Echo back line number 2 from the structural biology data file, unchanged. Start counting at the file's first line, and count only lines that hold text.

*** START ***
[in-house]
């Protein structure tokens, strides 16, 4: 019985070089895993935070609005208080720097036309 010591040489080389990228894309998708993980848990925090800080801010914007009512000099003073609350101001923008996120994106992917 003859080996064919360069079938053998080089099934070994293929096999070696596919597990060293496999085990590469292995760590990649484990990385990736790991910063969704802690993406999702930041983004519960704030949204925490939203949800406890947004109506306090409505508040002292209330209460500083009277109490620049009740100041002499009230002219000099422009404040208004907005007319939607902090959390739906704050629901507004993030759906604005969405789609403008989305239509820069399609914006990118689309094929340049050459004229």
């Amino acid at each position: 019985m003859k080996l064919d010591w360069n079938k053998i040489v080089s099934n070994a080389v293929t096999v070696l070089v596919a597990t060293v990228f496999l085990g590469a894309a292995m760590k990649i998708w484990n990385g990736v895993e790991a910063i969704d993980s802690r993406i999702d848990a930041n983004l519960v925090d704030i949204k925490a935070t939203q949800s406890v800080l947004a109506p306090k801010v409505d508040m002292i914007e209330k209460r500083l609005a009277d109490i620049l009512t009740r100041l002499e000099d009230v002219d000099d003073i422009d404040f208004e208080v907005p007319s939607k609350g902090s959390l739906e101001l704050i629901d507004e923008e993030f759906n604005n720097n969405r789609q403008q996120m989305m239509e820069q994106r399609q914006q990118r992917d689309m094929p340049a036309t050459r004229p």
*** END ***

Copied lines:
């Protein structure tokens, strides 16, 4: 019985070089895993935070609005208080720097036309 010591040489080389990228894309998708993980848990925090800080801010914007009512000099003073609350101001923008996120994106992917 003859080996064919360069079938053998080089099934070994293929096999070696596919597990060293496999085990590469292995760590990649484990990385990736790991910063969704802690993406999702930041983004519960704030949204925490939203949800406890947004109506306090409505508040002292209330209460500083009277109490620049009740100041002499009230002219000099422009404040208004907005007319939607902090959390739906704050629901507004993030759906604005969405789609403008989305239509820069399609914006990118689309094929340049050459004229």